Controlled Descent was a fantastic read, and one I’m glad I already own the sequel to so that I can dive right back in again soon. This isn’t the first book I’ve read by the excellent KM Herkes –a few months ago I picked up her novella, “Extraordinary”- so I already knew that this was going to be good. Needless to say I wasn’t at all disappointed.
Her prose is always so beautifully written, with a lingering darkness that adds a weight you don’t often get to read these days. It flows so easily, and with such a fantastic pace that you genuinely won’t want to stop until you’re done. It makes me want to pack nothing but her books and go off on a reading holiday for a few weeks, because being brought back to reality while reading her work isn’t dissimilar from a hard kick in the chops. Her writing never fails to draw me in, to sweep me up and deposit me right in the middle of the story as though I were really there. It doesn’t feel forced or contrived in any way, and you don’t even realise that you’ve been dragged in so deep until you have to come back out again. It’s truly masterful.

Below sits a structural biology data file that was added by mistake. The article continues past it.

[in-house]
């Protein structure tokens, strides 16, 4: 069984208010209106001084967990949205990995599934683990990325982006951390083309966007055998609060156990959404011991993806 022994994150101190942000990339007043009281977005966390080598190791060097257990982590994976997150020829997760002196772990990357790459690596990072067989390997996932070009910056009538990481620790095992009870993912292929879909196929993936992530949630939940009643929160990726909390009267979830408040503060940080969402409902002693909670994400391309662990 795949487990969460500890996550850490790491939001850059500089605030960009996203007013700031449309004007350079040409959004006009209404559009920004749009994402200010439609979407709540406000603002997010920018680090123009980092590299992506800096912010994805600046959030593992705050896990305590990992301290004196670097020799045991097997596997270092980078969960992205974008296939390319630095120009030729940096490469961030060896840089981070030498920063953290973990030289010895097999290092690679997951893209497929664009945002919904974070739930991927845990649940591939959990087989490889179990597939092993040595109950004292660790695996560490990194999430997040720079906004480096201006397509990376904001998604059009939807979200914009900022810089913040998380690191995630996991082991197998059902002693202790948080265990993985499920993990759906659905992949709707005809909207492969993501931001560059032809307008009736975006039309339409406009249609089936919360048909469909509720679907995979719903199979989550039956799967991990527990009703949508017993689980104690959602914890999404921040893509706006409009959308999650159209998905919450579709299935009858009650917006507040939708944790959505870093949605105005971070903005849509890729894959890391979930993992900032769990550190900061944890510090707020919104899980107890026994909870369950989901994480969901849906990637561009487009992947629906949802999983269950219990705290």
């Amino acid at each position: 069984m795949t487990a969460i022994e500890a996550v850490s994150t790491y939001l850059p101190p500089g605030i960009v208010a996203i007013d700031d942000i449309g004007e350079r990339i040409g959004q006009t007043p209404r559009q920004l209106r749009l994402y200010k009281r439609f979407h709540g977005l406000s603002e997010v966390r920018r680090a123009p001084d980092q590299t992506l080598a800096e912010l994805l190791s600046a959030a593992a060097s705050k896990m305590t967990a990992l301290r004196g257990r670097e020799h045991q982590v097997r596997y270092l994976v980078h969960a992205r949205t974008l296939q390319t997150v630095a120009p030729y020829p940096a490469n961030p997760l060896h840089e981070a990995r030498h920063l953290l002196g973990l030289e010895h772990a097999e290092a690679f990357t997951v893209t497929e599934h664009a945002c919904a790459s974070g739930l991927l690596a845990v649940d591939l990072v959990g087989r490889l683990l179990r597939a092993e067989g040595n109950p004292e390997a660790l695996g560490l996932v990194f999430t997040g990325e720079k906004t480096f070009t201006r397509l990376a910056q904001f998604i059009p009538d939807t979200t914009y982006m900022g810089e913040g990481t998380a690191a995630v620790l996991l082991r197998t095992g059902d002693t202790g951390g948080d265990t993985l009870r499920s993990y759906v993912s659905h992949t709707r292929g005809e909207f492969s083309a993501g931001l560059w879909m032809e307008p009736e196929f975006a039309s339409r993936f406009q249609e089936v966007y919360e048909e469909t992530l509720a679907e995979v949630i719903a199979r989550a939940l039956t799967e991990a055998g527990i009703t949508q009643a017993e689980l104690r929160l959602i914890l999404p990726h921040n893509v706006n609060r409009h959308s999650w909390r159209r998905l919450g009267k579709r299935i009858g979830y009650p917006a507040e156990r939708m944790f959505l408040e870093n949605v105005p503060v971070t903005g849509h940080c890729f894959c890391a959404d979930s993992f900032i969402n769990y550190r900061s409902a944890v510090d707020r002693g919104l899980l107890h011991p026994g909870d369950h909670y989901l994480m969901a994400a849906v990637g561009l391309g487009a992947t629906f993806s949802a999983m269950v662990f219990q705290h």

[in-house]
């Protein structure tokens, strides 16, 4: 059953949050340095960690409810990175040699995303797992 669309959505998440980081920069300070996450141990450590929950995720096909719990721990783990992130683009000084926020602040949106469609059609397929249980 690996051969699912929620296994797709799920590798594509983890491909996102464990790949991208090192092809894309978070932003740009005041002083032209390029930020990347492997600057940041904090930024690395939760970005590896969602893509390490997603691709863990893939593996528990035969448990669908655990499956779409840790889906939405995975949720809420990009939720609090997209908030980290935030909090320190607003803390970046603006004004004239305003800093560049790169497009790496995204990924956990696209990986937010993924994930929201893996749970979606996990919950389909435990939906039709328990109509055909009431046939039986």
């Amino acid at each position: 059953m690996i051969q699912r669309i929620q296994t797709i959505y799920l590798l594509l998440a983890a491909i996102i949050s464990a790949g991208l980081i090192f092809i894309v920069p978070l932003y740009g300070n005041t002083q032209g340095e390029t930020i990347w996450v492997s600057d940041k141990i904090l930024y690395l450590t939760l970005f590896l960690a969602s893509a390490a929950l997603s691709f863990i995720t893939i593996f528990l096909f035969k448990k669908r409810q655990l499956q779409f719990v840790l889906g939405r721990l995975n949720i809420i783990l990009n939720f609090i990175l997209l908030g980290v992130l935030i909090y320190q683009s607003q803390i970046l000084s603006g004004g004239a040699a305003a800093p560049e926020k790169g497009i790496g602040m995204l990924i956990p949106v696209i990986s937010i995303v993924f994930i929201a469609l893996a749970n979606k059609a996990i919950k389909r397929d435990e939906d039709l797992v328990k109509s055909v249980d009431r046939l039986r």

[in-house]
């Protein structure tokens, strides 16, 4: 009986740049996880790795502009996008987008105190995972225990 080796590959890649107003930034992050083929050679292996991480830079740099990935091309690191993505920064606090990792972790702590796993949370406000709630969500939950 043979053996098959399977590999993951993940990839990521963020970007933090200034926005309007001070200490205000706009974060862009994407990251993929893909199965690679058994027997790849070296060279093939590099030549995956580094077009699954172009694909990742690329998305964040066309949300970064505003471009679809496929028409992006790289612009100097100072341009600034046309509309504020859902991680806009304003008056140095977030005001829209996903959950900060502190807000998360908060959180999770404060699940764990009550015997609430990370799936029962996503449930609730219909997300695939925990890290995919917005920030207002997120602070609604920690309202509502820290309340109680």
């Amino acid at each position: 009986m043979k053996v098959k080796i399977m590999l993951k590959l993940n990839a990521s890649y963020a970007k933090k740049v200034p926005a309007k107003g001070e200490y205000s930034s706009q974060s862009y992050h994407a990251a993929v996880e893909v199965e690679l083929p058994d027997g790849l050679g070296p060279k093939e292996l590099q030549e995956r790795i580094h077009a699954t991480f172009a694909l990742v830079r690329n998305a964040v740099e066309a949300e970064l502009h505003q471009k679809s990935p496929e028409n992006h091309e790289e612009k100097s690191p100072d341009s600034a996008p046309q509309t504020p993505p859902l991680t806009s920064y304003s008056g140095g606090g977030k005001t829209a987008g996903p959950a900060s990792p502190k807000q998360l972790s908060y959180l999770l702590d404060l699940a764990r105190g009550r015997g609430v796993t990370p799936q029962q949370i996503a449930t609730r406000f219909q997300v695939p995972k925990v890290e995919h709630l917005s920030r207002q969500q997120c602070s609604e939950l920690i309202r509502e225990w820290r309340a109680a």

The world-building is fantastic, too. It’s an almost dystopian society, but still very closely aligned with the “real world” that sometimes the line between blurs and you feel like it’s all very possible. I think that’s very clever, myself. So many writers try so hard to distance themselves from current society, probably to make things seem scarier, but the world created by the KM Herkes’ Restoration is probably more frightening precisely because you can see such a close resemblance between our world and the fictional one depicted.
For all this praise, however, the highlight of the whole book is definitely the characters. The life that has been breathed into each and every one of them, their distinctive voices, their quirks and flaws, and their motivations are all so spot on. Even the side characters, the ones who don’t get very much page time all seem so very alive. You can tell that a great deal of effort went into constructing these characters, and I really think it was this aspect of the story that made it so very easy to become part of the story as a reader, too. Everyone seemed so very human, so very alive that you can easily get lost in the web of their lives and become incredibly invested in them emotionally.
All in all the book is one I think everyone should read. It’s got everything you could ever want from a story and it’s beautifully crafted, too. Trust me: Read it.